From Behind the Bar at the UCBT – III

After working at the UCB Theatre bar for almost three years, I’ve discovered that I have an endless amount of stories to tell. The job was offered to me a while back because I needed a little extra income as my relationship with the UCB theatre community was growing. I’ve appreciated my experiences working behind the bar at UCB as much as my experiences performing there. Here are some tales I thought I’d share with you this time around.


I often work at ASSSSCAT, which frequently welcomes some unusual guests whom I’ve had some unusual moments with. For example, one week, I came into work and discovered that someone who had just hit it big was performing in the show. By “hit it big” I mean he jumpstarted to stardom very abruptly and was somewhat unprepared for what came with fame. We started talking at the empty bar before the show, and then I took him back to the Green Room. Backstage he quietly asked me if I had a moment, and I said, “Sure.” He confided in me about how terrified he was of his current fame amidst his gratefulness for his success. He spoke as if he was confessing some dirty secret he had kept hidden for years and was finally getting a rare opportunity to tell. He wasn’t sure he liked not being able to walk down the street; he wasn’t sure he liked that strangers knew his name. He was nervous, scared and well-aware that his current emotions could cause him a great deal of performance anxiety. He feared he wasn’t good enough and was nervous for his future. I reached out to him, trying to sooth his nerves, but I knew he just wanted someone to talk to, and I knew he knew there was no real “problem” anyone could solve for him. He was sweet, and asked me about myself, seemingly genuinely impressed with my own ambitions and encouraging with all my endeavors. Then the ASSSSCAT performers arrived backstage and I had to go, it was time to let in the audience and get to work. He put on a happy face and greeted them all politely, and I knew there was no way he would let the others know he was anything but completely confident.

When he left after the show, he gave a quick smile and timidly waved at me as he walked outside terrified of his own fans. It’s odd how two strangers can bond, let their guards down, share their deep fears and dreams and then walk away and never see each other again.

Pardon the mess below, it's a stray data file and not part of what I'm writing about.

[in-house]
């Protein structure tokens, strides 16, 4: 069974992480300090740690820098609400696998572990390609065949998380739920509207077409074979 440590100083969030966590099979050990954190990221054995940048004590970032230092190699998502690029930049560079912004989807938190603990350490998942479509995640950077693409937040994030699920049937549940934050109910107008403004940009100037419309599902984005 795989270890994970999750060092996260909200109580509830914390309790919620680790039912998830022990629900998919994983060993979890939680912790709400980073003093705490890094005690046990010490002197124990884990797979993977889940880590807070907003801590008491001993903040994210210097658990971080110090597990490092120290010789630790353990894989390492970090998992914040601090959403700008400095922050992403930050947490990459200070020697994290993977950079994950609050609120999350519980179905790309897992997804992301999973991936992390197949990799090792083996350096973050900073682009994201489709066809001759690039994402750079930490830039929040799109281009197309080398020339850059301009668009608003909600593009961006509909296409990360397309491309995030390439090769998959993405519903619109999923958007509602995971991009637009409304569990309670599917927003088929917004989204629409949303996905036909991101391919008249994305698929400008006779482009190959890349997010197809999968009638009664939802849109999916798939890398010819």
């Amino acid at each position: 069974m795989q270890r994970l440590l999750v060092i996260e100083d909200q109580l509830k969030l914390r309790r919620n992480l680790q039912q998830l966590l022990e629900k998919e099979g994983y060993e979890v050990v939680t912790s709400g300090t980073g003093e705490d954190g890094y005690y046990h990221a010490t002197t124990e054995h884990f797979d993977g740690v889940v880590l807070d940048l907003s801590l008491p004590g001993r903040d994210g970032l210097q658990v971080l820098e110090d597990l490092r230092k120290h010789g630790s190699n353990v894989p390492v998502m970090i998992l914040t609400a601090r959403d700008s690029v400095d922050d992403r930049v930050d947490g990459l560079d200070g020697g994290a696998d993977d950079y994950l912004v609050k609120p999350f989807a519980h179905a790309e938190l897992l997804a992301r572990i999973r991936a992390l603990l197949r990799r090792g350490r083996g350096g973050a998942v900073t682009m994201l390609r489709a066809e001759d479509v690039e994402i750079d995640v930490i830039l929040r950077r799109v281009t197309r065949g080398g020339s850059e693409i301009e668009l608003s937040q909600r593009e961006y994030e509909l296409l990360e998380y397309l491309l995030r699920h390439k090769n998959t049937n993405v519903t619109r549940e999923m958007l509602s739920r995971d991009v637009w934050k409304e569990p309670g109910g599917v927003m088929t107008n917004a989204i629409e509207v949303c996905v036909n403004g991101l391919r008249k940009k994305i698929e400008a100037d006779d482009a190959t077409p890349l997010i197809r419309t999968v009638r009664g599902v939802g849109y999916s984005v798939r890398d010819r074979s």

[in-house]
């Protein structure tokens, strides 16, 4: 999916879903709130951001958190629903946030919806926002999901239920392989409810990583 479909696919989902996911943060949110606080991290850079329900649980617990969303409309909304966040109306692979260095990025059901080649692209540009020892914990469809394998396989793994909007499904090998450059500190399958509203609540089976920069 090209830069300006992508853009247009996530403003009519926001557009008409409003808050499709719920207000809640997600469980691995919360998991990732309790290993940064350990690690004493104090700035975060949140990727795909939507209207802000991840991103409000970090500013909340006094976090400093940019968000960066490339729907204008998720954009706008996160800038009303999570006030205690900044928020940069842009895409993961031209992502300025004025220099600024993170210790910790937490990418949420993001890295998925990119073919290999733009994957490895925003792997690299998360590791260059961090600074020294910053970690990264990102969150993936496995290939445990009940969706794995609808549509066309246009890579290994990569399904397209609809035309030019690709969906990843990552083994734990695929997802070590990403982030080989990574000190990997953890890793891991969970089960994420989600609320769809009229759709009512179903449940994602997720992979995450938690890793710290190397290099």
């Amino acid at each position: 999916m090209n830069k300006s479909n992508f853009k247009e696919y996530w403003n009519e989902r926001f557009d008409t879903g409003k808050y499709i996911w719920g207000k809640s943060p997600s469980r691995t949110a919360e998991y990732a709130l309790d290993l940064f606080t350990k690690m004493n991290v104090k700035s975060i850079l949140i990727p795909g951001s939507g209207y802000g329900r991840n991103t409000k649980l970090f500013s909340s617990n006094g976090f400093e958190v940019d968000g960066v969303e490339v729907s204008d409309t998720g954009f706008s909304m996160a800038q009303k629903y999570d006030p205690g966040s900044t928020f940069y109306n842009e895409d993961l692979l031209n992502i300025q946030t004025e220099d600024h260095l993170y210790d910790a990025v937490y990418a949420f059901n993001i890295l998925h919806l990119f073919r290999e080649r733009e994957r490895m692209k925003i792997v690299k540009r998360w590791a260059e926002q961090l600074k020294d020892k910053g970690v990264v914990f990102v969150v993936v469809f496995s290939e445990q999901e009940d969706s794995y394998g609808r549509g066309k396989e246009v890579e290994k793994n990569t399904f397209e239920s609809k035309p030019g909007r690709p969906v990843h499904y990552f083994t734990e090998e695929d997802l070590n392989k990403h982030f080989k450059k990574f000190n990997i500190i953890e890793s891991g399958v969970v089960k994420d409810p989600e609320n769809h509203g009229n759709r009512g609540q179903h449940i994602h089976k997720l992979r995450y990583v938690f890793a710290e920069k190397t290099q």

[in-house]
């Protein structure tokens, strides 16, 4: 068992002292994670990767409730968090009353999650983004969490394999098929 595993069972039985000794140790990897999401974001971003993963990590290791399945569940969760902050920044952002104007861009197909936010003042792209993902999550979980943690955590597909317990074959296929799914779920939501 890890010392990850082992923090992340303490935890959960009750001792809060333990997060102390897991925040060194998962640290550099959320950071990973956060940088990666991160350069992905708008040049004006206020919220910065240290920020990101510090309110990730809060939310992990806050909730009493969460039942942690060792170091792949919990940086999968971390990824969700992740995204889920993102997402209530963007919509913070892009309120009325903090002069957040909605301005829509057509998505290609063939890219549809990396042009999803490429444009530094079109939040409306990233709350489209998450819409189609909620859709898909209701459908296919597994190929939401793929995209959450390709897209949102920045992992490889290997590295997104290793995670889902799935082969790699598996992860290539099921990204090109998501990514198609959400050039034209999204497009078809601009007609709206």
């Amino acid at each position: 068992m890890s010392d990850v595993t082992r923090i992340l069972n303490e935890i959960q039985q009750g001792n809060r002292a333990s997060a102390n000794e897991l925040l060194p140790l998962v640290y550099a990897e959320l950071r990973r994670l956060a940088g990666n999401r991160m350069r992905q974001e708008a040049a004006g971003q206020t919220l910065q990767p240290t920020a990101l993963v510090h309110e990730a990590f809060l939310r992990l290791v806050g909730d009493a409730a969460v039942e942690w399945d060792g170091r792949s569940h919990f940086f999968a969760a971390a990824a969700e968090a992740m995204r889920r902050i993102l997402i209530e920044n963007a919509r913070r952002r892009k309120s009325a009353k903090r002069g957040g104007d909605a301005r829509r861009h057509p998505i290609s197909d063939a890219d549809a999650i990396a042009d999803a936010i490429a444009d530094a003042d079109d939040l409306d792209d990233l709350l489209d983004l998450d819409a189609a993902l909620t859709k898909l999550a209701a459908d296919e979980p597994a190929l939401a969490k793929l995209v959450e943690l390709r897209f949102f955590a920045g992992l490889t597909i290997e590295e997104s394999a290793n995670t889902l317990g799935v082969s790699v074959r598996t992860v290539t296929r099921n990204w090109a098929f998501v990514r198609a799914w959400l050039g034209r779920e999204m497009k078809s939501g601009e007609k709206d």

I see him on TV all the time and I find it kind of beautiful that I of all people know what’s really going on behind those eyes. I know his hands are shaking in his lap as he does the interview and that his stomach turns as the cameras zoom in. And I also know that he wouldn’t have told me any of that if I wasn’t the bartender.


In the book Live From New York, An Uncensored History of Saturday Night Live, Penny Marshall says, “[It] was a zoo, but it was fun. It was people getting famous at the same time which is always very scary. We held onto each other desperately because we trusted each other. In hanging out with each other, we knew we weren’t going to tell on each other.” If and when a book was to ever be published about the UCB Theatre, I would probably say something very similar.

There have been many “zoo-like” moments, like a late night wrestling match I instigated between two smaller comedians and one very strong comedian. After that match the very strong comedian made me put my money where my mouth is. The next thing I knew, I was wrestling another female comedian, while a room full of A-list comics, all about ten years my senior, were standing on chairs and tables cheering us on. The match ended prematurely when my head got bashed into a cement wall and we all decided that although I was not hurt, it might be time to stop. I’ve got photos from that night, and looking at them it’s hilarious who was directly involved because they all were “getting famous at the same time.” Penny Marshall was right, I trust these people. I know that nothing ever goes too far, and if and when it does, I’ve got a room full of comrades who’ve got my back and will make sure I don’t get a concussion.